Birger Axelsson – My father, my role model and my idol…

It has now gone 3 years since my father passed away, with this I want to salute him and honor him in my own way. My dedication to you father, I know you look after me from above, as I am now in your land, Tanzania.

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Birger Axelsson.

What is there to say about my father? When I know that my opinion and view of him  will most definitely differ from others?

Many have seen one side of him, I have seen another. And today, I’ll give you I’ve decided give you my picture, my own very private (not anymore)  picture of him, detailing how I’ve seen him and the  experiences I had with him in my life.

As children, we have different roles in the family, Marie has been the one  who lived close to  mom and dad  in Umeå, Stefan has always found time to visit them during trips there and Helen’s sweet  singing voice that could reach the angels up in the sky, bringing joy at home. Mine? Mine was the way I expressed myself, my thoughts.

That was nothing!

My father, my idol and a role model for many years,

With this view of him, “I see myself as a tiny worm.”

My dad, my hero and my childhood guiding principle.

One who was nothing and chosen by God to lead.

I remember when he was preparing his Sunday sermon, my mother would say “be quiet child, dad is still preparing.” My mother’s voice still rings in my mind.

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He was a master in preparation.

You will notice that despite my preparation, this becomes a jumbled recollection of Birger, my father and my hero. Failure of preparation is to preparation of failure, was his motto.  So, I’ve prepared myself, in my father’s spirit, the very best way. All so his legacy stays alive.

The one you love, you beat, as a child from those times, I now see it as his way of showing love! Lots of it! Even though he showed it only in an unusual way.

“You are beautiful as you are,” was as far as he could go.

When he showed his love, it took me by surprise too. I remember once, he woke me and my brother Stefan at 3AM one morning with the words “Lets go out and hunt boys.”

All that I write is my perception, thoughts and experience. Birger remains to be highly ambiguous and contradictory in my mind, but whatever the case, he was my father. It is what it is. I am his son, his offspring. I have his blood flowing in my veins. His blood is my inheritance.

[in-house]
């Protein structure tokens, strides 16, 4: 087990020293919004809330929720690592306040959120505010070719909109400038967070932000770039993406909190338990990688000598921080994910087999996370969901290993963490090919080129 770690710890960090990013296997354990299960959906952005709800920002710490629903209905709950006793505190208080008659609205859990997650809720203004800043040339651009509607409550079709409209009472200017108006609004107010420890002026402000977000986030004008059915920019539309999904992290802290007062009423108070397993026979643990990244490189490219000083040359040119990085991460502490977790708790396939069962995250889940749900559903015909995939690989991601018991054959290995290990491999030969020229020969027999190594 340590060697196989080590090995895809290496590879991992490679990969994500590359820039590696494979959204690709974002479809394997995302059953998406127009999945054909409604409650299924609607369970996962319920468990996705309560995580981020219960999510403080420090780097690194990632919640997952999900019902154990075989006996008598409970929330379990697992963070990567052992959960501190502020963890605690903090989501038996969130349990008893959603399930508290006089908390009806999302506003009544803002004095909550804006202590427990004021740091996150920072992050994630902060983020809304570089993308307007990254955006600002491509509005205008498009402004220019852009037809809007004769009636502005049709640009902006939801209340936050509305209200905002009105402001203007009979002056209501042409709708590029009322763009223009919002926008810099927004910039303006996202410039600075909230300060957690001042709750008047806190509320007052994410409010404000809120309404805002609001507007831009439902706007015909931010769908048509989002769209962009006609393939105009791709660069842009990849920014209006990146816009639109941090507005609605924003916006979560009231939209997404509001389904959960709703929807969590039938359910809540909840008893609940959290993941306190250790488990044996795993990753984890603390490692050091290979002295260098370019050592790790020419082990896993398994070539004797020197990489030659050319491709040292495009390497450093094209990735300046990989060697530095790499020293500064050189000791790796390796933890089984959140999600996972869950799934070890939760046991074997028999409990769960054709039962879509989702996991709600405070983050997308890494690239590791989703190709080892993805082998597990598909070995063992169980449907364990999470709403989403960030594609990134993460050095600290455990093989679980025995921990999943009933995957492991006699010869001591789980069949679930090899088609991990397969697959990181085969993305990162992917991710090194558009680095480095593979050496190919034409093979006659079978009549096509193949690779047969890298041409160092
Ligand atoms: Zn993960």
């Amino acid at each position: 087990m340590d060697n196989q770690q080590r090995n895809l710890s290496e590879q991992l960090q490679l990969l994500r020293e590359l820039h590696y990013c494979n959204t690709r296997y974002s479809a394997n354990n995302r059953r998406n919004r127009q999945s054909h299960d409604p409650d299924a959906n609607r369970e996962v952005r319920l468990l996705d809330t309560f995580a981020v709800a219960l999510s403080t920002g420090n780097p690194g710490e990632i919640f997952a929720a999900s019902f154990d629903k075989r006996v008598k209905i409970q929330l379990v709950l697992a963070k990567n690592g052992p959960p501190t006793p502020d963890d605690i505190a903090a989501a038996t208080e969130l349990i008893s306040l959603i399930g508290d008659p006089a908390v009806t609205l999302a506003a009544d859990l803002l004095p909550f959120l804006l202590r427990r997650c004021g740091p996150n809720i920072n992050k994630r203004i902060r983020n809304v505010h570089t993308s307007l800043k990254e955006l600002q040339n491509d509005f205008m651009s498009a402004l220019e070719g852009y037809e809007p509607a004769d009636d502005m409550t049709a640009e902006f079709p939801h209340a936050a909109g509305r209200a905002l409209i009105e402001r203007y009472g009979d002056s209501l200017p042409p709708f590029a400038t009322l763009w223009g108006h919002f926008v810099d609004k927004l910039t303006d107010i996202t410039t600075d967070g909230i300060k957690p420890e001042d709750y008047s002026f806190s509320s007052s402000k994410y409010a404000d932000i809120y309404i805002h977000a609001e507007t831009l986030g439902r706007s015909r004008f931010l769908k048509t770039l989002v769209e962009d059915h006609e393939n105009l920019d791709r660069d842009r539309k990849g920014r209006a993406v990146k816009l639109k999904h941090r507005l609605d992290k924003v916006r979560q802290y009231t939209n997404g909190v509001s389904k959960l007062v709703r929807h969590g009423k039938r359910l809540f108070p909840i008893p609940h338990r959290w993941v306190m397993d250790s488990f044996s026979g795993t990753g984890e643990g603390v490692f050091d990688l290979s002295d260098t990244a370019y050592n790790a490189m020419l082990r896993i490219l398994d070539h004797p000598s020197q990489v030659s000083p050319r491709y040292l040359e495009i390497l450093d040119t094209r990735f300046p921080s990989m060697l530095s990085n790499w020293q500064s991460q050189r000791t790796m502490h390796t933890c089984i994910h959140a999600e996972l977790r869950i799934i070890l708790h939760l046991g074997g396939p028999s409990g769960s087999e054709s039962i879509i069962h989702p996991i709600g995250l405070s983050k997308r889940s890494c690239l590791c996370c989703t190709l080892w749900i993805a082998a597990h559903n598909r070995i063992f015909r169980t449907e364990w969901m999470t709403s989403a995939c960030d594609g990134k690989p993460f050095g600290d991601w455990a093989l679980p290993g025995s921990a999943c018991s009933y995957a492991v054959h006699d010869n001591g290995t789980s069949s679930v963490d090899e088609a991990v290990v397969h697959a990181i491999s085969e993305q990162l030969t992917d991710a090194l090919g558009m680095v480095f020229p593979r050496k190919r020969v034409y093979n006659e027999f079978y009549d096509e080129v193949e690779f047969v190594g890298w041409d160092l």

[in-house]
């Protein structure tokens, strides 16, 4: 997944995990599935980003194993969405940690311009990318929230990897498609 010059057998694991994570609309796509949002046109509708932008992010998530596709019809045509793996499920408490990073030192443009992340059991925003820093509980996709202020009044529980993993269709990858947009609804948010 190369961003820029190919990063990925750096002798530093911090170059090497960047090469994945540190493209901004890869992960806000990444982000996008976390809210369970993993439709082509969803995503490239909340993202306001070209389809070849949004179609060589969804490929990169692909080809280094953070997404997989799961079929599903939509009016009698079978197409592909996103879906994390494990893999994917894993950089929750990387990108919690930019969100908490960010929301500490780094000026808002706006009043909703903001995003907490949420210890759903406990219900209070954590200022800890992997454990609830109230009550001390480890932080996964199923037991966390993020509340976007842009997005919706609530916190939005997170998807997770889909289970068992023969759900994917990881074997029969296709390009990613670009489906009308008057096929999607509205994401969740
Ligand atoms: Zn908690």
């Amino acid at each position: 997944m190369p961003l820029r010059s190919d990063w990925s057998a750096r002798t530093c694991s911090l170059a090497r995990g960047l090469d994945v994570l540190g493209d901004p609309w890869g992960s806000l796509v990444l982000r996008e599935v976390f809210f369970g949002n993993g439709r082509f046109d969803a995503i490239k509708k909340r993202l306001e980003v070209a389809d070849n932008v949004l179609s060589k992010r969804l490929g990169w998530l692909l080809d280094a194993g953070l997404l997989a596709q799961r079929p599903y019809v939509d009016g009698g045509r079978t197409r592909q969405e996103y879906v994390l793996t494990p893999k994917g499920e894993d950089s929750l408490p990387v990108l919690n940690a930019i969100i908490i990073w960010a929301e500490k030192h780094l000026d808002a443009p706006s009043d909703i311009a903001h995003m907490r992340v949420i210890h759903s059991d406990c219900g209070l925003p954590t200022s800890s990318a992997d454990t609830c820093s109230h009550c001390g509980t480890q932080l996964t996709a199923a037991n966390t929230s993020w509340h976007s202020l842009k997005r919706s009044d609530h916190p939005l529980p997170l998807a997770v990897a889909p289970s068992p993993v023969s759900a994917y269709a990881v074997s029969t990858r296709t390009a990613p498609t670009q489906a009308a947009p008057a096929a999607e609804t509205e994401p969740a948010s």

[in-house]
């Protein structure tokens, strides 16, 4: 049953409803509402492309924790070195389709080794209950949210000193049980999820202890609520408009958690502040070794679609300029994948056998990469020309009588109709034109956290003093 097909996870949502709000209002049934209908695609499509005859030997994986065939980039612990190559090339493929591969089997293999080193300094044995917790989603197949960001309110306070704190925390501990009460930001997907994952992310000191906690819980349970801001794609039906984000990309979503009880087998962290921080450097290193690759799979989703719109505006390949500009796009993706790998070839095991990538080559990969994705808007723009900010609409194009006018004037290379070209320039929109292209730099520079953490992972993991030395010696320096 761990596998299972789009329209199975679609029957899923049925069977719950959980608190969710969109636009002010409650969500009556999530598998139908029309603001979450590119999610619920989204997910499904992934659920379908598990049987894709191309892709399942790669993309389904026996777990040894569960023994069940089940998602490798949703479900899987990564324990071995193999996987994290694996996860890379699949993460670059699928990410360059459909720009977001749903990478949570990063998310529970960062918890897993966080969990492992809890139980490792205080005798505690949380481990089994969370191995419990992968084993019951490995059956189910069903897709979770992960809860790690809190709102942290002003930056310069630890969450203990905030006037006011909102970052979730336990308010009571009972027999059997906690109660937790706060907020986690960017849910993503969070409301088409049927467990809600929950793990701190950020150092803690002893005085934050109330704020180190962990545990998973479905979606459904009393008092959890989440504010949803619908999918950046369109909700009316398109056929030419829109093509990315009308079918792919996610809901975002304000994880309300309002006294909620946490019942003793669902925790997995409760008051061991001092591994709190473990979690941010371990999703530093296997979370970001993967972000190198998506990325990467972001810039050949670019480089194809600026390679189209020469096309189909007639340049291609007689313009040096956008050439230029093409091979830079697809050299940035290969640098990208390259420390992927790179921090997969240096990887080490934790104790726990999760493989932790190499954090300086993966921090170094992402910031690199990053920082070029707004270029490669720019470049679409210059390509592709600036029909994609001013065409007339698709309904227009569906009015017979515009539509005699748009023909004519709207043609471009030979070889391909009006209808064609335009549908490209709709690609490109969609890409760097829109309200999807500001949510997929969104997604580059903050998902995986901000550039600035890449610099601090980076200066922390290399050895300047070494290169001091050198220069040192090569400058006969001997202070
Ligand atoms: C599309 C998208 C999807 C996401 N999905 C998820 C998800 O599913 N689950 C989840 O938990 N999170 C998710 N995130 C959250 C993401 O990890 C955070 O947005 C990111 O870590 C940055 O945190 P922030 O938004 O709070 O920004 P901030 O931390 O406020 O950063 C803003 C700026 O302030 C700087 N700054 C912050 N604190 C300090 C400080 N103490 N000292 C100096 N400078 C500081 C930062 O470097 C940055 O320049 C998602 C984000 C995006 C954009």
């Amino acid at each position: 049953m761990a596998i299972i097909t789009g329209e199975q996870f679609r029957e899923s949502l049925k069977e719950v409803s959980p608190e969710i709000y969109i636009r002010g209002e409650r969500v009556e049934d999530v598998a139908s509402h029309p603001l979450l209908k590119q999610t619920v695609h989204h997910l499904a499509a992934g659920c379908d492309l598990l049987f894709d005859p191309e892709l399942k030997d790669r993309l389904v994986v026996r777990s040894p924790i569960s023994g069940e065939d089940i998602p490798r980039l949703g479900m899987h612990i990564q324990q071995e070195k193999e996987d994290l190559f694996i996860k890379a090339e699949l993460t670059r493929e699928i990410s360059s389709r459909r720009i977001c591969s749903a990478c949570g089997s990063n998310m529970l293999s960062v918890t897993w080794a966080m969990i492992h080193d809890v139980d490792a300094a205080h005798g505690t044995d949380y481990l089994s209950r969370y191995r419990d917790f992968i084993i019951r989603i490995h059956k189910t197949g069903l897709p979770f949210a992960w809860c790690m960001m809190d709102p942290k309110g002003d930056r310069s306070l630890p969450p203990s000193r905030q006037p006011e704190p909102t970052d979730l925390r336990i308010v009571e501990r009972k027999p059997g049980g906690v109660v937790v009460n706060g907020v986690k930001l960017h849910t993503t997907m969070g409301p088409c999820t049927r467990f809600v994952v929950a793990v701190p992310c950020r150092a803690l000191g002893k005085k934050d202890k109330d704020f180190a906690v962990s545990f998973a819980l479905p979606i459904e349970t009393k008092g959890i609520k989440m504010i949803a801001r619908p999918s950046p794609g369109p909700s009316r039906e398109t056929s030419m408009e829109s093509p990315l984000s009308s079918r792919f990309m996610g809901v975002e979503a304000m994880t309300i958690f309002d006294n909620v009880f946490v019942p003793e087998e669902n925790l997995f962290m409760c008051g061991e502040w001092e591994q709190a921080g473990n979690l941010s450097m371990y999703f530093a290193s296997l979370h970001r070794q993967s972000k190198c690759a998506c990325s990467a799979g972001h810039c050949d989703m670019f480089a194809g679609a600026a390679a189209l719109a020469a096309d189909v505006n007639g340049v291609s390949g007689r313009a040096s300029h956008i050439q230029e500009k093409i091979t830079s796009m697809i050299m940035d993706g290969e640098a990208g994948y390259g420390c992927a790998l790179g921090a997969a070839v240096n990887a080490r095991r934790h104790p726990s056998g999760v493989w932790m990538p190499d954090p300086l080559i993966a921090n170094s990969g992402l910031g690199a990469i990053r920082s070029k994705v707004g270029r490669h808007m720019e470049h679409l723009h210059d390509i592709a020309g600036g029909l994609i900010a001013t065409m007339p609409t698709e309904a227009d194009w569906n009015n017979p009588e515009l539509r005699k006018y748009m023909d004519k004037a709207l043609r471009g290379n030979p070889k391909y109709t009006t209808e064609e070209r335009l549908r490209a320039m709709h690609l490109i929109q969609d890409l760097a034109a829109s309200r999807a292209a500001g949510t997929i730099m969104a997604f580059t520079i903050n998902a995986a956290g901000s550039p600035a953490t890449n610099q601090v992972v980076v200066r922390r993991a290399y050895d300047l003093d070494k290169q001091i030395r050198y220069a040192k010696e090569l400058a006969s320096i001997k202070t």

What I will say today is arguably ambiguous, double-sided and perhaps to some extent contradictory, but the fact remains, he was my father, my idol and my hero.

He was also paradoxical, double-sided and subtle, which I’ve noticed through my life, some of it being what I’ve heard about him. Too many times I have thought, that others talk of his actions but I had never witnessed, heard or noticed. Sometimes I found it difficult to agree with the positive reviews and in many cases amazing words I heard about him because I never got to see this side of him.

He was the patriarch, but still with a desire to listen and absorb new ideas.

… and was always straight up as a pine, but still fragile as a crystal glass.

“Lift your feet boy” he’d tell me when he noticed that I had a lazy walk.

He found it hard to communicate at home though, as he wasn’t sweet and cuddly with his words. Not like mom.

“Now we do not talk more about it,” he’d add.  Hitting his fist on the table and I knew that the topic wasn’t open for discussion. He had spoken!

At the same time, he inspired, uplifted and was a vessel of God’s redeeming grace.

He was from nothing but was chosen by God, he looked at himself like a worm.

Bilder Birger pigg

What I now try to find out is: is it genetics or environment that shapes a person? Or is it inherited? Regardless, perhaps it is not surprising that he became who he was and I, the person that I am: another one who is nothing. Another worm.